Twenty-five years and counting:
The IBM PC did not exist in 1980. Information system security was strictly confined to the world of mainframes and in those days mainframes lived in a world of thier own. ccc which in turn lived in a the some ways it is very satisfying to look at the state of the information security profession.
1980: First involvement with computers, audit and fraud -- Appointed Chief Oil and Gas Tax Auditor of the tenth largest oil producing state. Led development of a computerized [mainframe] auditing program that collected millions of dollars in previously unpaid taxes in the first year of operation.
1982: First encounter with personal computers -- Encountered IBM PCs while auditing at the head offices of several major oil companies. Purchased a personal CP/M computer with spreadsheet.
1983: First adventures online -- Took a class in remote database searching (accessing Dialog via a 300 baud Texas Instruments thermal printer terminal). Bought a modem and joined The Source, a forerunner of commercial bbs, forum, and email services like CompuServe.
1984: First adventures in personal computer networking -- With the late great BBC Acorn
1985: First encounter with computer crime -- Hired to install backup system after a computer was stolen from a medical grant-writing office and the owners missed a crucial deadline.
1986: First encounter with IBM personal computer networks -- Under contract to IBM, began installing networks based on IBM's PC Network, a NetBIOS-based precursor to the company's Token Ring network. Realized that connectivity greatly multiplied risks to system security.
1987: Began first book on computer security -- The first book to provide comprehensive coverage (540-pages) of PC and LAN security from a business user perspective.
1992: First book on computer security published -- The book was completed almost a year before it appeared in print because Tab/McGraw-Hill didn't think many people would buy a book about PC security. They were right. My first book on Quattro Pro shipped 80,000 copies in the first quarter. The Stephen Cobb Complete Guide to PC & LAN Security sold less than 6,000 copies.
1994: First conference presentation on security -- Virus Bulletin '94 in Jersey, UK Channel Islands. Topic: Windows NT Security.
1995: Joined the National Computer Security Association as Director of Special Projects -- Ran the Florida office of NCSA that housed the anti-virus testing and certification lab. Responsible for the NCSA Firewall Policy Guide. (NCSA later became TruSecure and ICSA Labs.) Published a new edition of the original PC & LAN security book as The NCSA Guide to PC & LAN Security. part of a series of NCSA books that included the NCSA Guide to Enterprise Security by Mich Kabay.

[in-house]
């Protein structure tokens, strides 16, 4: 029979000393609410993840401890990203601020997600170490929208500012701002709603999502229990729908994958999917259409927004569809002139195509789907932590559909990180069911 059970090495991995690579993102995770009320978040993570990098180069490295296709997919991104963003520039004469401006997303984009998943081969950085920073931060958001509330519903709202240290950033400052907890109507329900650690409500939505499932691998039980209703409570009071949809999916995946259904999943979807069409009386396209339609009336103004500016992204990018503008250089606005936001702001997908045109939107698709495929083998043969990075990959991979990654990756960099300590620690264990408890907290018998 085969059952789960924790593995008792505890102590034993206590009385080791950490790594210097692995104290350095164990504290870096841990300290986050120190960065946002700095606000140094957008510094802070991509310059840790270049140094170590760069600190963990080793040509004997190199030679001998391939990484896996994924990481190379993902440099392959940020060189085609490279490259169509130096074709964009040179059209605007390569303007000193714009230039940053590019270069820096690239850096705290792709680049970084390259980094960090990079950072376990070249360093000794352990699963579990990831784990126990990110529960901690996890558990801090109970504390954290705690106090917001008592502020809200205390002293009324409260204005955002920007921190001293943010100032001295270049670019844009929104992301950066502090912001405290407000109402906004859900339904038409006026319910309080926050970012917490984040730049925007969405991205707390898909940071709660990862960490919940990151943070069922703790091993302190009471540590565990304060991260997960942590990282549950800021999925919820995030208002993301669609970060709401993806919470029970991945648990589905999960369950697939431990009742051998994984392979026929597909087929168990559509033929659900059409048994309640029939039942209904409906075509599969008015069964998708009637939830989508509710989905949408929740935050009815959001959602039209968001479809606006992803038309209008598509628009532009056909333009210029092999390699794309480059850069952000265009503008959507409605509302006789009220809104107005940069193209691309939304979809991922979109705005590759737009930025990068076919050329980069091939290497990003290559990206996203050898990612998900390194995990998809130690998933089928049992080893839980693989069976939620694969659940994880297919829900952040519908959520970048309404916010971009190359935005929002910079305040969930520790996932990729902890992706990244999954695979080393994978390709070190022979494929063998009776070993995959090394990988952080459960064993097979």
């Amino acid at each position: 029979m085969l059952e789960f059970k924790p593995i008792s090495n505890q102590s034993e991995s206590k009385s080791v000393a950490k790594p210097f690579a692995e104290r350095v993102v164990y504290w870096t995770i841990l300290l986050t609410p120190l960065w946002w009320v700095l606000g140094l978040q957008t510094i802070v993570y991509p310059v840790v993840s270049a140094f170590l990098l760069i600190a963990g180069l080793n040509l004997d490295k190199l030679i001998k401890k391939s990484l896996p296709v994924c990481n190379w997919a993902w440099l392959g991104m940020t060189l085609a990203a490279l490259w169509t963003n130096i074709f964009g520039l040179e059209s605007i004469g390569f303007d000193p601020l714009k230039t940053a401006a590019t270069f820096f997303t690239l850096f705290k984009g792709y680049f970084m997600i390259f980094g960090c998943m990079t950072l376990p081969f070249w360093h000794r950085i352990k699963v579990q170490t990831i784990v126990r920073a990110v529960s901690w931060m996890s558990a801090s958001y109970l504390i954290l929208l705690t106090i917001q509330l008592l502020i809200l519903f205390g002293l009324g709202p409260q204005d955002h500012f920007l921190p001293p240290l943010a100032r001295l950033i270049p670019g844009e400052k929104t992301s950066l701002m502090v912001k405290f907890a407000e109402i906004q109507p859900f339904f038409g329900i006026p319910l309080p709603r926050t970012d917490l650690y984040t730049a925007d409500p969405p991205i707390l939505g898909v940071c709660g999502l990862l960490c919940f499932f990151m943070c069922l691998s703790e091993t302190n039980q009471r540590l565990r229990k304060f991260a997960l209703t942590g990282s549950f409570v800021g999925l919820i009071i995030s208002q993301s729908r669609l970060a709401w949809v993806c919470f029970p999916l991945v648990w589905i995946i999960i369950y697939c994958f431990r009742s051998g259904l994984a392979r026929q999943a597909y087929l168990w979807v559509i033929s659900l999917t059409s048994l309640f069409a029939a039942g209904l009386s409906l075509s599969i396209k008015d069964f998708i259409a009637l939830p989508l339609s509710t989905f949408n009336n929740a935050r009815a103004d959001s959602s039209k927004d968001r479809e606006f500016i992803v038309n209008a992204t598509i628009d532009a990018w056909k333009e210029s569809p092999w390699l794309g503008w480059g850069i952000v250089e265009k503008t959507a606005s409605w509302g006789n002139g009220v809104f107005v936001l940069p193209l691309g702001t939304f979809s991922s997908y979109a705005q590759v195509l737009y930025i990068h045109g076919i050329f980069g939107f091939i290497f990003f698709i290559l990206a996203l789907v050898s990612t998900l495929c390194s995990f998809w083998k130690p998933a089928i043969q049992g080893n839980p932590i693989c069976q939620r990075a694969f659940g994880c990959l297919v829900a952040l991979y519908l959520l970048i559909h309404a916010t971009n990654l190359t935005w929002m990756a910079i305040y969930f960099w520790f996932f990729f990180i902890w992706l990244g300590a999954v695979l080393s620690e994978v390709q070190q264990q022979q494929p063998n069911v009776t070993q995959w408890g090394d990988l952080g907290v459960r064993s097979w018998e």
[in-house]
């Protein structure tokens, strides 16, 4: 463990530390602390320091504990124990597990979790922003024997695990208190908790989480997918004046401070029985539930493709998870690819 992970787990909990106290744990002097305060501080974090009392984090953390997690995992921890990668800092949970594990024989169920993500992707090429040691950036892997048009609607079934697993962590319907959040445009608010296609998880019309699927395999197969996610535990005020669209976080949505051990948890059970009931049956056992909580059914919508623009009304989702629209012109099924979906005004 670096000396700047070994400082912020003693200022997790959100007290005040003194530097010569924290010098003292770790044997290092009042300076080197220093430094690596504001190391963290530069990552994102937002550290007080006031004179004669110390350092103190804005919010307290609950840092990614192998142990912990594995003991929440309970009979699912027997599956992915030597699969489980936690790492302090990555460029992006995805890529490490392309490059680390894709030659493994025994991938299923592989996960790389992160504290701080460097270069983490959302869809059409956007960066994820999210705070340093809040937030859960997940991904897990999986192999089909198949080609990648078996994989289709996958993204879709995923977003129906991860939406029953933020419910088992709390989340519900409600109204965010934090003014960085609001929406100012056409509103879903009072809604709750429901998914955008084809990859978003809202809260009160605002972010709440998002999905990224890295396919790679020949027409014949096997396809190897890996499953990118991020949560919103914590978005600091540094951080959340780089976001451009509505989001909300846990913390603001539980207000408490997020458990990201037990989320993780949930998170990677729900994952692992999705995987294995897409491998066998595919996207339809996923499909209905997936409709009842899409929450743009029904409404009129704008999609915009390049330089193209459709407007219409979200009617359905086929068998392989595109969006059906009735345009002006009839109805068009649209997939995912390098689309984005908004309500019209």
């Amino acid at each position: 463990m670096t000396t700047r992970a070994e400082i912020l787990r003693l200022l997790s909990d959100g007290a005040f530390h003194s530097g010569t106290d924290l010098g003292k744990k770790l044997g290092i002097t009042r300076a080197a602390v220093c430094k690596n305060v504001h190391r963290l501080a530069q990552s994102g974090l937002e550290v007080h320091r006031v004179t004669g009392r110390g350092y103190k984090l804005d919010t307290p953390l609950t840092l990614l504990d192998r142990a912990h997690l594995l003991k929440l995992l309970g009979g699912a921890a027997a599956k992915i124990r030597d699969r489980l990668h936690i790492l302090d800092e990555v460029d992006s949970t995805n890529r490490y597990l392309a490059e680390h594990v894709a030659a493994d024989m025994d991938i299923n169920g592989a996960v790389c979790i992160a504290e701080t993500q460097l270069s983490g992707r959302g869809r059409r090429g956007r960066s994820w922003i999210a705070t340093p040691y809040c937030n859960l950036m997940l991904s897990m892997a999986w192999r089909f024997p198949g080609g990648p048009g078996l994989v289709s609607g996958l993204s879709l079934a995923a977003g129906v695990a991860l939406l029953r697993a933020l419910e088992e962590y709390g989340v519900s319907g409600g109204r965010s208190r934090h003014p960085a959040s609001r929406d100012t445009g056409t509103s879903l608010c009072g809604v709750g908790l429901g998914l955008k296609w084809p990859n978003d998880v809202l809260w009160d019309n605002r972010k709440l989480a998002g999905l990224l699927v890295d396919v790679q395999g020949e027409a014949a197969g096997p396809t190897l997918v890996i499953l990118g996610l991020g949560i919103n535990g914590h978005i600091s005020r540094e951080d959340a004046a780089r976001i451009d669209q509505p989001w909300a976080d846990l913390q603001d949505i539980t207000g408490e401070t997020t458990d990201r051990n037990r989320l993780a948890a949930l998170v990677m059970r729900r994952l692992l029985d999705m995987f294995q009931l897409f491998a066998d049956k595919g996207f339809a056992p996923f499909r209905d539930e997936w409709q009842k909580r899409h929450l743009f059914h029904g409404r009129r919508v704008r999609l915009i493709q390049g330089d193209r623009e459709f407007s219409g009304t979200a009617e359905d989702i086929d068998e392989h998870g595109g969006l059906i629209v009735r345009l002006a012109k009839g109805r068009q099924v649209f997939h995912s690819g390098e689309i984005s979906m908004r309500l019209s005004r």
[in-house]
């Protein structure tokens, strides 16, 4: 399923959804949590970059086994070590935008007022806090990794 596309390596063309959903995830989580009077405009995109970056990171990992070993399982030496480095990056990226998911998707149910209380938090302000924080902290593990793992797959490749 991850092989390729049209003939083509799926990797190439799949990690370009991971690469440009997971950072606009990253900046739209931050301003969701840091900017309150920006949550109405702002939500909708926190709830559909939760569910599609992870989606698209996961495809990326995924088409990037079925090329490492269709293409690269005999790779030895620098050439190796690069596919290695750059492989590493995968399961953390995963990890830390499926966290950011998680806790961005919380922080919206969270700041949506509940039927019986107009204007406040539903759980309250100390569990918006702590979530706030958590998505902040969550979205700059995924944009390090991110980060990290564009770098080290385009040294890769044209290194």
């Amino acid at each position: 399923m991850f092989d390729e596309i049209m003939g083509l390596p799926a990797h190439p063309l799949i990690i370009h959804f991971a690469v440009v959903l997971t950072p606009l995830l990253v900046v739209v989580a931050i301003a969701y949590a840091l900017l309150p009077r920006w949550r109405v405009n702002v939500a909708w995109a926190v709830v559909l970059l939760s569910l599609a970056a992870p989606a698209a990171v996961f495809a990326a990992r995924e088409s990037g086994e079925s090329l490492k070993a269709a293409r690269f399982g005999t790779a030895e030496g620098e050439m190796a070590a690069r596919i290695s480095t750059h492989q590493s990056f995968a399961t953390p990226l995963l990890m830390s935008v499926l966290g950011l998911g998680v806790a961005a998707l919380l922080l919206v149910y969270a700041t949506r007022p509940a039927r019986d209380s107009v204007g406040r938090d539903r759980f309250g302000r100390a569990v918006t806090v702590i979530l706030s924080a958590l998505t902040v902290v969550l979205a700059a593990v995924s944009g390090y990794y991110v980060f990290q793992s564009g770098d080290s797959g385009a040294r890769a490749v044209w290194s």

1996: Became a CISSP -- One of the first 1,000 persons to pass the CISSP examination.
1997: Joined forces with fellow CISSPs Michael Miora and David Brussin -- Together with Vincent Schiavone we grew Miora Systems Consulting into InfoSec Labs, a highly respected 'boutique' security consultancy with blue ribbon clients like American Express, AT&T, Sprint, Xerox, Edward Jones, Merck-Medco. Here is some press coverage.
1997: Broke new ground in risk analysis -- While performing a risk assessment for one of the world's largest drug companies, showed that security breaches which expose personal data have the potential to cause far greater harm than breaches involving company financial data.
1997: Outed a major Internet vulnerability -- Helped identify the risks inherent in the prevalent HTML Hidden Form Field Vulnerability and distribute an remedy. Showed that even when a vulnerability is "known" to experts it may still be in need of outing to enterprises.
1998: Creating security awareness -- Developed an online security awareness training program for all 14,000 employees of AT&T Wireless.
1998: Went up against the big guys -- In a head-to-head Network Computing contest against other consultants that included Coopers & Lybrand and Price Waterhouse it was said that "Miora's training, security awareness and administrative design...blew the doors clean off the competition."
1999: Went public -- InfoSec Labs is acquired by Rainbow Technologies, a publicly traded company know for its encryption products, now part of SafeNet [NASDAQ: SFNT].
1999: Identified privacy as the new security driver -- In advice to clients and then an article published in early 2000.
2001: Started a privacy and anti-spam company -- Joined with Vincent Schiavone, David Brussin, and Michael Miora to create ePrivacy Group. The goal: offer privacy consulting and develop anti-spam technology to restore trust to email.
2001: The story continues -- Next installment to be posted shortly.
2006: Interp Moscow --
2007: 4th Annual Enterprise Security Asia Conference --
Outside the box:
The battle between those who seek to abuse information technology and those who strive to defend against them will continue for a long time, perhaps forever, and at great cost to the world. Information security is crucial to trust and trust is crucial to healthy, open, and prosperous societies. The root of information abuse is an over-abundance of people prepared to break the law. People feel less and less inclined to obey the law when the gap between rich and poor is growing ever wider and the 'haves' display a lack of moral character and social responsibility even as they berate the 'have nots' for a failure to display these same qualities. The last, best hope for information security may well be an improvement in the overall level of global lawfulness. That is unlikely to occur until there is a marked reduction in poverty and tyranny and a marked increase in economic and social equality.